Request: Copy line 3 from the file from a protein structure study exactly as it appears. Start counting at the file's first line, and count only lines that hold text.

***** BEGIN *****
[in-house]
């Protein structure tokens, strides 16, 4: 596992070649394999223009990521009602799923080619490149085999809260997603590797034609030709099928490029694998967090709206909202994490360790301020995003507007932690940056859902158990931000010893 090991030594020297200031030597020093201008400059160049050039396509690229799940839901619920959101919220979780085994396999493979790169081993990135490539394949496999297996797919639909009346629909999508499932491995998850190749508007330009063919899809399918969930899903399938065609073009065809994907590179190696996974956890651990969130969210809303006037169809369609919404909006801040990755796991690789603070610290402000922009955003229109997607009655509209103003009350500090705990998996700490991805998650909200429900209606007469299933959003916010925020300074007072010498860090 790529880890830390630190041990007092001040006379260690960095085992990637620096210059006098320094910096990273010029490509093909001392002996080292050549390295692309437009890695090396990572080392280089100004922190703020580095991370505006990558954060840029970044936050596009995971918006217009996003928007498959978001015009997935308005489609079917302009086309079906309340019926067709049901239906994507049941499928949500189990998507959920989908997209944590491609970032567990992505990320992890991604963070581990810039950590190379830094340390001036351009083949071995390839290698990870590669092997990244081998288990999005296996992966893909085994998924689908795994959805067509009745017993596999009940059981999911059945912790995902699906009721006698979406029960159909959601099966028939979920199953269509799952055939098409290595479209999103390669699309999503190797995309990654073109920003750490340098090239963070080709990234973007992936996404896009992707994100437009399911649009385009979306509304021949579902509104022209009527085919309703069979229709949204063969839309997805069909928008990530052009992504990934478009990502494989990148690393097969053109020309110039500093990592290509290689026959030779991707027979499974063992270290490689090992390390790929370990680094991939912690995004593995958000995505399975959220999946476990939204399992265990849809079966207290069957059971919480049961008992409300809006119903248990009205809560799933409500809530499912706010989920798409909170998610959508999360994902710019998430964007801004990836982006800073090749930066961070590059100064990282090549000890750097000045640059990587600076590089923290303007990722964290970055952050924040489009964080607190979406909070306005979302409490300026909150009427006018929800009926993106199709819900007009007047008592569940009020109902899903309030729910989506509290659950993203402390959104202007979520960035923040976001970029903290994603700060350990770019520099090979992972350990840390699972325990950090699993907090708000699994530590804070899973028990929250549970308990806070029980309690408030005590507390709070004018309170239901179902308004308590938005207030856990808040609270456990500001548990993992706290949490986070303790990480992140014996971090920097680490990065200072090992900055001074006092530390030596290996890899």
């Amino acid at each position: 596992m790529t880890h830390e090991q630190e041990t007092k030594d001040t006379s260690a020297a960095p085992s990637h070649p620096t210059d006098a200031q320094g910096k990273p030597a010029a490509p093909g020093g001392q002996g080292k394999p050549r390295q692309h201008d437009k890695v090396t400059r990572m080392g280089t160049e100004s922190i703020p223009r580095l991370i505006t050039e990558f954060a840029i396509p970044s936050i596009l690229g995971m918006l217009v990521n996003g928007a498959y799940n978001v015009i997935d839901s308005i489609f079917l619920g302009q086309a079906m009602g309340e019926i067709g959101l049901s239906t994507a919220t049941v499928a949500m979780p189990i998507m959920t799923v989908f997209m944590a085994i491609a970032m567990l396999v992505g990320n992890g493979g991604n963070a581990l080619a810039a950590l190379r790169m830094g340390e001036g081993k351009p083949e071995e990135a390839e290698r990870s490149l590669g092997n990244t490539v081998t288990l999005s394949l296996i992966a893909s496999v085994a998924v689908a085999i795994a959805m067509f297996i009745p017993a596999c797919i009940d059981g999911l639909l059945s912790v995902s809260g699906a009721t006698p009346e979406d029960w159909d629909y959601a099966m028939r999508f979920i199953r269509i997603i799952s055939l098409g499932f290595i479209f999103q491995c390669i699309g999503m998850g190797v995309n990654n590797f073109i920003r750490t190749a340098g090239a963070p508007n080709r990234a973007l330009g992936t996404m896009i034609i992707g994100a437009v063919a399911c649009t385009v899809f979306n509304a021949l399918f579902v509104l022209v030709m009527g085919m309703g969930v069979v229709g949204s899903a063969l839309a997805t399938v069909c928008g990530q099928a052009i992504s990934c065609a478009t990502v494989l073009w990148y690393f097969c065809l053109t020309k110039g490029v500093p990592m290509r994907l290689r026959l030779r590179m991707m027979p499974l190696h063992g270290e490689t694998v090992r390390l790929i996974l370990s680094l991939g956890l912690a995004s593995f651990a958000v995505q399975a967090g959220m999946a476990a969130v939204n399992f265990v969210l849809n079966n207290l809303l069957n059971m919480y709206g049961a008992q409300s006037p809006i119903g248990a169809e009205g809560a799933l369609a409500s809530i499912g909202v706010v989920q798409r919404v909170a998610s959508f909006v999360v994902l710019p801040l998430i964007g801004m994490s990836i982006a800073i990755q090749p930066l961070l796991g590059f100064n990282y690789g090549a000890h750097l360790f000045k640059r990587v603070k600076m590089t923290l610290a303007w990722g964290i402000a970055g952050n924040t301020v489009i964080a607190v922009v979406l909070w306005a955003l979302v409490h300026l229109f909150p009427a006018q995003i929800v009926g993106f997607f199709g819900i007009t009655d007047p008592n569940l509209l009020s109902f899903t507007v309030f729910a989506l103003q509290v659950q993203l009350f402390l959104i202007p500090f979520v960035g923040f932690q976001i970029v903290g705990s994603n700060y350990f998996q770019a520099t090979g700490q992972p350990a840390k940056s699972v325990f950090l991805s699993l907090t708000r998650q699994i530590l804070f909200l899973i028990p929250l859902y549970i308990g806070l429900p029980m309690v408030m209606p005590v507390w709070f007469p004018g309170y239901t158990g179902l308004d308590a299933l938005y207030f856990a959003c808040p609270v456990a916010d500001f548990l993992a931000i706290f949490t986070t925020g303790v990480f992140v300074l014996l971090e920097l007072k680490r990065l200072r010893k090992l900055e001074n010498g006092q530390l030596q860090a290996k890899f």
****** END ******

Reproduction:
């Amino acid at each position: 596992m790529t880890h830390e090991q630190e041990t007092k030594d001040t006379s260690a020297a960095p085992s990637h070649p620096t210059d006098a200031q320094g910096k990273p030597a010029a490509p093909g020093g001392q002996g080292k394999p050549r390295q692309h201008d437009k890695v090396t400059r990572m080392g280089t160049e100004s922190i703020p223009r580095l991370i505006t050039e990558f954060a840029i396509p970044s936050i596009l690229g995971m918006l217009v990521n996003g928007a498959y799940n978001v015009i997935d839901s308005i489609f079917l619920g302009q086309a079906m009602g309340e019926i067709g959101l049901s239906t994507a919220t049941v499928a949500m979780p189990i998507m959920t799923v989908f997209m944590a085994i491609a970032m567990l396999v992505g990320n992890g493979g991604n963070a581990l080619a810039a950590l190379r790169m830094g340390e001036g081993k351009p083949e071995e990135a390839e290698r990870s490149l590669g092997n990244t490539v081998t288990l999005s394949l296996i992966a893909s496999v085994a998924v689908a085999i795994a959805m067509f297996i009745p017993a596999c797919i009940d059981g999911l639909l059945s912790v995902s809260g699906a009721t006698p009346e979406d029960w159909d629909y959601a099966m028939r999508f979920i199953r269509i997603i799952s055939l098409g499932f290595i479209f999103q491995c390669i699309g999503m998850g190797v995309n990654n590797f073109i920003r750490t190749a340098g090239a963070p508007n080709r990234a973007l330009g992936t996404m896009i034609i992707g994100a437009v063919a399911c649009t385009v899809f979306n509304a021949l399918f579902v509104l022209v030709m009527g085919m309703g969930v069979v229709g949204s899903a063969l839309a997805t399938v069909c928008g990530q099928a052009i992504s990934c065609a478009t990502v494989l073009w990148y690393f097969c065809l053109t020309k110039g490029v500093p990592m290509r994907l290689r026959l030779r590179m991707m027979p499974l190696h063992g270290e490689t694998v090992r390390l790929i996974l370990s680094l991939g956890l912690a995004s593995f651990a958000v995505q399975a967090g959220m999946a476990a969130v939204n399992f265990v969210l849809n079966n207290l809303l069957n059971m919480y709206g049961a008992q409300s006037p809006i119903g248990a169809e009205g809560a799933l369609a409500s809530i499912g909202v706010v989920q798409r919404v909170a998610s959508f909006v999360v994902l710019p801040l998430i964007g801004m994490s990836i982006a800073i990755q090749p930066l961070l796991g590059f100064n990282y690789g090549a000890h750097l360790f000045k640059r990587v603070k600076m590089t923290l610290a303007w990722g964290i402000a970055g952050n924040t301020v489009i964080a607190v922009v979406l909070w306005a955003l979302v409490h300026l229109f909150p009427a006018q995003i929800v009926g993106f997607f199709g819900i007009t009655d007047p008592n569940l509209l009020s109902f899903t507007v309030f729910a989506l103003q509290v659950q993203l009350f402390l959104i202007p500090f979520v960035g923040f932690q976001i970029v903290g705990s994603n700060y350990f998996q770019a520099t090979g700490q992972p350990a840390k940056s699972v325990f950090l991805s699993l907090t708000r998650q699994i530590l804070f909200l899973i028990p929250l859902y549970i308990g806070l429900p029980m309690v408030m209606p005590v507390w709070f007469p004018g309170y239901t158990g179902l308004d308590a299933l938005y207030f856990a959003c808040p609270v456990a916010d500001f548990l993992a931000i706290f949490t986070t925020g303790v990480f992140v300074l014996l971090e920097l007072k680490r990065l200072r010893k090992l900055e001074n010498g006092q530390l030596q860090a290996k890899f």